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Born in 1959 Zsuzsi Ujj lived and worked in Budapest at a time of political and cultural isolation. Even so, her practice is extremely contemporary, predating many of the tendencies we see in the art world today and resonating with such forward-edge practices as surrealism and performance art.

Ujj was a photographer, a poet-singer, and a member of the fledgling underground art and music scene, which was quite vibrant in Budapest in the 1980s. As such she had roots both in the post-war Hungarian neo-avant-garde, members of which were already active in the 60s and 70s, but also in a younger generation who came of age in the 1980s, and to which she belonged.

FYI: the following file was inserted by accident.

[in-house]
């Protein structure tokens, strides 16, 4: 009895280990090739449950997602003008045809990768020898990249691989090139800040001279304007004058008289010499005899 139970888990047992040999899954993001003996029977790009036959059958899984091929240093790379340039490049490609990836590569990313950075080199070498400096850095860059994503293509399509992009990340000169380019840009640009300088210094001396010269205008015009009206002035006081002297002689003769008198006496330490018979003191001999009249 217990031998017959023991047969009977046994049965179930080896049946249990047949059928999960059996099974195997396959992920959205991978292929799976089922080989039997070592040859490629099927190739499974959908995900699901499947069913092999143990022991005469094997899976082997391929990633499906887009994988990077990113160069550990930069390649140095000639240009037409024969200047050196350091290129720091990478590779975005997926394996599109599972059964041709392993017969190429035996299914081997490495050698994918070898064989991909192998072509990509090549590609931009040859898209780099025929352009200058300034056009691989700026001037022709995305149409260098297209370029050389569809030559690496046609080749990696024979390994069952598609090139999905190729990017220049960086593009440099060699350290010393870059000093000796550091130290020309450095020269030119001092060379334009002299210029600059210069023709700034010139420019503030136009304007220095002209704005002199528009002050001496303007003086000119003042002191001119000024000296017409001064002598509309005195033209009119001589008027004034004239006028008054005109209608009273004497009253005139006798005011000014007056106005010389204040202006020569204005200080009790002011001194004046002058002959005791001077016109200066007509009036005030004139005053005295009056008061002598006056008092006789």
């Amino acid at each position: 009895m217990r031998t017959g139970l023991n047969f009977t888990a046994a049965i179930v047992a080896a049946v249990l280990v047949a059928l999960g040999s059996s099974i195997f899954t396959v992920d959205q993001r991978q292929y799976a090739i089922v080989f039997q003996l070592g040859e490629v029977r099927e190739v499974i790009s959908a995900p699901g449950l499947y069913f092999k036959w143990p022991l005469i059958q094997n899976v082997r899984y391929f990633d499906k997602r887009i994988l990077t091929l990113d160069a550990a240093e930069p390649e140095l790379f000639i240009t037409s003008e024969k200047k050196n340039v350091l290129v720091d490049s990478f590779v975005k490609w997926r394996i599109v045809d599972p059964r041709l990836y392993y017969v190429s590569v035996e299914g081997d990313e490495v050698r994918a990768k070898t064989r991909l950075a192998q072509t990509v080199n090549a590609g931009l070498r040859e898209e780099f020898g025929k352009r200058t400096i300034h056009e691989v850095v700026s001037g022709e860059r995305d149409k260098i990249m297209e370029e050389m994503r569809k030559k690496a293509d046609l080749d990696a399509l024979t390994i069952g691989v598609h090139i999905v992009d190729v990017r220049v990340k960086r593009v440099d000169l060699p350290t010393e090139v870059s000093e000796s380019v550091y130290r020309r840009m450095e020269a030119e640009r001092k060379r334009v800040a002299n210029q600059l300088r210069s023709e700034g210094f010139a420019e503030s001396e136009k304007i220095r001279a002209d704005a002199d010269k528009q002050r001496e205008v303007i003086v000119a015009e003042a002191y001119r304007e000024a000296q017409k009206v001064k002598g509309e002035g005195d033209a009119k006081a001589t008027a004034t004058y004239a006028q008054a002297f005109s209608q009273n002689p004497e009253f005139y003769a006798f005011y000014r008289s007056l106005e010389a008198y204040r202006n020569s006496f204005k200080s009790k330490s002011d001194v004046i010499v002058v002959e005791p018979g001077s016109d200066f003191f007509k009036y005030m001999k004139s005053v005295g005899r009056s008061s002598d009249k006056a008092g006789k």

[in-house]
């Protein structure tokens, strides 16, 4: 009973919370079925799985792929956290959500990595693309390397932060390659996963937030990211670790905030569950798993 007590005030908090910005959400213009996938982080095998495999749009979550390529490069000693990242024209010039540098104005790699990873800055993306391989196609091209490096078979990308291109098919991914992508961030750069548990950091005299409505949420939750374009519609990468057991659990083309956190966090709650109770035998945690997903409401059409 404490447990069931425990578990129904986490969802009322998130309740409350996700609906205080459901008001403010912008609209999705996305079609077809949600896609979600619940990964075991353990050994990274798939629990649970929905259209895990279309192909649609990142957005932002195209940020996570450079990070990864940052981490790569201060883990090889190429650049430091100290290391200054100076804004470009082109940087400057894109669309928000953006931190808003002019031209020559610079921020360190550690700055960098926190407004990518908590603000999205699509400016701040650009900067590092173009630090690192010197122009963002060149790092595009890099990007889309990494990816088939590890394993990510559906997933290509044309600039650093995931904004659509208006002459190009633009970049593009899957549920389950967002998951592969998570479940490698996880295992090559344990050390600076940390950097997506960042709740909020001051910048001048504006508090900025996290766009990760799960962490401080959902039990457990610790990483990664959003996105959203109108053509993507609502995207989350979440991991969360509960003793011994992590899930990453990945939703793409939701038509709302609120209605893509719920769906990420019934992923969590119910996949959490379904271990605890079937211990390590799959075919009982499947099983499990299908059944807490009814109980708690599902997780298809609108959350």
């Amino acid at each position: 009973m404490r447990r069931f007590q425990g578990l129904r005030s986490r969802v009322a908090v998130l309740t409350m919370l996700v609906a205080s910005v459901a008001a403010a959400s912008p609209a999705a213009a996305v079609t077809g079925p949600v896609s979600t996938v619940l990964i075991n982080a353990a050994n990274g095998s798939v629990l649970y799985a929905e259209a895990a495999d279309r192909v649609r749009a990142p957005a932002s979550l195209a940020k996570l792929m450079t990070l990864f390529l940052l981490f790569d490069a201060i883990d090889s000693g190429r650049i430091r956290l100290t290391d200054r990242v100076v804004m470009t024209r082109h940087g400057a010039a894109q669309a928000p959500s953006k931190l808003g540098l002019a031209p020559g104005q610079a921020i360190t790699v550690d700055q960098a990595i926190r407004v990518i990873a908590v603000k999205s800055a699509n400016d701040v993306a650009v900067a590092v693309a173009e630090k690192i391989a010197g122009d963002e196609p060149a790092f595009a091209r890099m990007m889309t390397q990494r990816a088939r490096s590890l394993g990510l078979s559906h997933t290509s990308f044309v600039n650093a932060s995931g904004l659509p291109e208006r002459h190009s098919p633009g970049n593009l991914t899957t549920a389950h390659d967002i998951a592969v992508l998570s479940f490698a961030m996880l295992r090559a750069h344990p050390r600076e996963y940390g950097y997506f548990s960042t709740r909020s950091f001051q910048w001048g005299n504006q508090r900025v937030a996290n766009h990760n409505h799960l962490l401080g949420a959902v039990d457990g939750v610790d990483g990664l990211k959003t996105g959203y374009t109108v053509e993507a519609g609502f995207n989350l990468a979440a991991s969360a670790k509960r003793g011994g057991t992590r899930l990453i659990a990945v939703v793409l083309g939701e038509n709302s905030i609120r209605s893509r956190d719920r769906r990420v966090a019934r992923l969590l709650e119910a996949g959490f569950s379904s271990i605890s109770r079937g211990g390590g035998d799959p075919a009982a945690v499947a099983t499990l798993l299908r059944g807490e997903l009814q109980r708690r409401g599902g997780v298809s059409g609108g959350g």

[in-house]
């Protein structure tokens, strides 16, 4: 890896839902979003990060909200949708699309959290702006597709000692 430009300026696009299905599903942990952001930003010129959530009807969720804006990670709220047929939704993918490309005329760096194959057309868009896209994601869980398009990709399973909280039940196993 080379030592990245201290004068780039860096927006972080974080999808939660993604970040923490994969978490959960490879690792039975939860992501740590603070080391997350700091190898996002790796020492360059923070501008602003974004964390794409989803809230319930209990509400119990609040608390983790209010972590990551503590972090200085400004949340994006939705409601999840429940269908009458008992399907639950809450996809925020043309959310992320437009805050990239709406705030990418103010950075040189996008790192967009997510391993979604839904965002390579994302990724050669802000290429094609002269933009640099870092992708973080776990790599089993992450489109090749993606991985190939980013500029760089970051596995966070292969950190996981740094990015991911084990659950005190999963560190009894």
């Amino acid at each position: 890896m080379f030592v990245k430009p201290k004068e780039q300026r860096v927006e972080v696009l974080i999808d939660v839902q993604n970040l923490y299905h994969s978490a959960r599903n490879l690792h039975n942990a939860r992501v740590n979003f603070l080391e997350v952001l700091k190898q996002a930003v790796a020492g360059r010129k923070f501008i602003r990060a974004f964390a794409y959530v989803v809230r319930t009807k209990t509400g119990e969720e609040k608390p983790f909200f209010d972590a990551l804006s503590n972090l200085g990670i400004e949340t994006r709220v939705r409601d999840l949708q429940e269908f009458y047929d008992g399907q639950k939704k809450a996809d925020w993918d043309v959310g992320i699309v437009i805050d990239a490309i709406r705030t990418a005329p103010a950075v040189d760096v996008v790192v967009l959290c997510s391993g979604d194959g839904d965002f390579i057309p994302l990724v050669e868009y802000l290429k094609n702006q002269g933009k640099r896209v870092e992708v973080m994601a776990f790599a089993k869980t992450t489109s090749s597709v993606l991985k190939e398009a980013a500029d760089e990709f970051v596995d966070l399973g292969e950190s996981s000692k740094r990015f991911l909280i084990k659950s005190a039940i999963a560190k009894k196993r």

The use of her own body put her in dialogue with major feminist figures both inside Hungary and internationally. At the same time Ujj’s work captures a transitional moment when Hungary was opening up to the world, yet the market was still more or less nonexistent and artists maintained their own semi-private networks (a far cry from the art fair circuit and increasingly commercialized 1980s New York art world.) As such Ujj’s works emit a kind of vulnerability and authenticity rarely seen in work emanating from the established art centers of the time.